Wednesday, January 25, 2012
Who is Federer’s Secret Weapon?
As this article is being written, the quarterfinals are set at the 2012 edition of the Australian Open. We have entered the second week, and it has so far been a nightmare for reporters who are digging hard to report some news that may attract even a minimum degree of attention. American media have beaten to death the failure of American players to reach the second round (other than Serena Williams), and the Australian media was saved by the improbable progress of Lleyton Hewitt to the fourth round.
Outside of these minor exceptions, few and far between, there has been a terrific match between Kim Clijsters and Na Li, and we have seen the elimination of Serena prior to the quarterfinals, the first time that she has been eliminated this early in Australia since 2006.
One thing is certain: this year's Australian Open has been resting on the shoulders of the "be patient and you will get rewarded the second week" approach. There have been virtually no stunning upsets, and only less than a handful of matches that could be considered spectacular. The search for excitement in the media has gotten so desperate that on Sunday Thomas Berdych failing to shake the hand of Nicolas Almagro at the end of their match was the headline of the Australian Open page on more than one major media source. It's hard to blame them.
On the men's side, it's not a surprise that the top four seeds have advanced without problem to the quarterfinals; on the women's side, although it may come as a surprise to some that all four top seeds have advanced to the quarterfinals — it does not happen often on the women's side lately —– it is certainly not unexpected. And the lack of excitement during the matches is downright disappointing. Out of a total of 48 matches in the second and third rounds in the women's draw, only 11 of them went to a final set, and only a single one involving one of the top four seeds.
Therefore, I decided that I would talk about Pierre Paganini. No, he is not a participant in the Australian Open. He is not even a professional tennis player. He is just some guy who follows his player around 150 to 200 days out of a year, since the year 2000. He designs his player's training schedule and format; he decides what muscles to concentrate on before a certain tournament; he sets the dates for the two or three-week intensive training sessions that take place at four different strategic times of the year depending on his player's tournament schedule; he is so obsessed with his player's physical condition that he monitors his player's heart rate in different regions of the world so that the intensity of the training fits the physical condition of his player.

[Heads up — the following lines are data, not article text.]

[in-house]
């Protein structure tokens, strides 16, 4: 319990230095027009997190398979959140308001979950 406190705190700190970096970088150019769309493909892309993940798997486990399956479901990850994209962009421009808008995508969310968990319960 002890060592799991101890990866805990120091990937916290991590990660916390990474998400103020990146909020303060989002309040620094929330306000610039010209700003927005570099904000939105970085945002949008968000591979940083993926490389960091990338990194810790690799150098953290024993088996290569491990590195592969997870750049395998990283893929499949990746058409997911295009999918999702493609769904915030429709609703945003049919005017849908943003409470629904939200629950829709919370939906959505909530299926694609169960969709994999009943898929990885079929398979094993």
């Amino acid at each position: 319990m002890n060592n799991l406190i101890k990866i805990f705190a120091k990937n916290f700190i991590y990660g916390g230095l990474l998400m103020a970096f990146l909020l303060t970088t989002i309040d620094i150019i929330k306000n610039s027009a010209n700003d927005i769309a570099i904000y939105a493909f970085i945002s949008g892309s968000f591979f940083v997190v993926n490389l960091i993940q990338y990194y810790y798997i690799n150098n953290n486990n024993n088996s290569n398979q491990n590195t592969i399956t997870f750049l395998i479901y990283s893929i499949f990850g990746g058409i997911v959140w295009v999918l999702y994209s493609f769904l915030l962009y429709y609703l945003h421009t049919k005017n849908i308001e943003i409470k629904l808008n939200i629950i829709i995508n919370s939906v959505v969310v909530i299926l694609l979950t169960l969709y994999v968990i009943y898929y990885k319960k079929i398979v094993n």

He also does not neglect to prepare separately and design surface-specific training sessions at the cardiovascular and muscular levels. Words like "speed, "endurance," and "velocity," along with how they relate to tennis players, are concepts that he has mastered down to an exact science, and as a result, he has developed over 100 exercises that are connected to various movements of a tennis player on the tennis court.
He is born in Zurich, Switzerland, raised in the Valais region of Switzerland. He was a violinist as a youngster and a former decathlon athlete. He looks in phenomenal shape today at 55 years of age. He is not a tennis coach. He is a personal trainer. His player's name is Roger Federer.
The world's No. 3 player from Switzerland is about to play his 32nd Slam quarterfinal in a row in a sport where most tennis players are not even capable of dreaming about participating in 32 Slams in a row, let alone be injury-free to play and reach the quarterfinals that many times in succession. But just for the sake of information, let's also throw this in for good measure: Federer is making his 49th Slam appearance in a row as we speak.
I reproach myself for having waited until now to give a tribute to the part that Paganini plays in Federer's career. It should not have taken a dry and slow week of Grand Slam for me to mention his name along with Federer's streak of injury-free and successful Slam appearances. And I can't help but wonder when the American media will give this man his due other than a light mention by Patrick McEnroe and the other commentators while the screen on TV shows a shot of Federer's player's box. Furthermore, I don't remember any major media in the world covering Paganini with a special segment, other than the Swiss media, but then again, I don't claim to follow all of them.
In any case, hats off to Pierre Paganini, and good luck to his player in the next few days.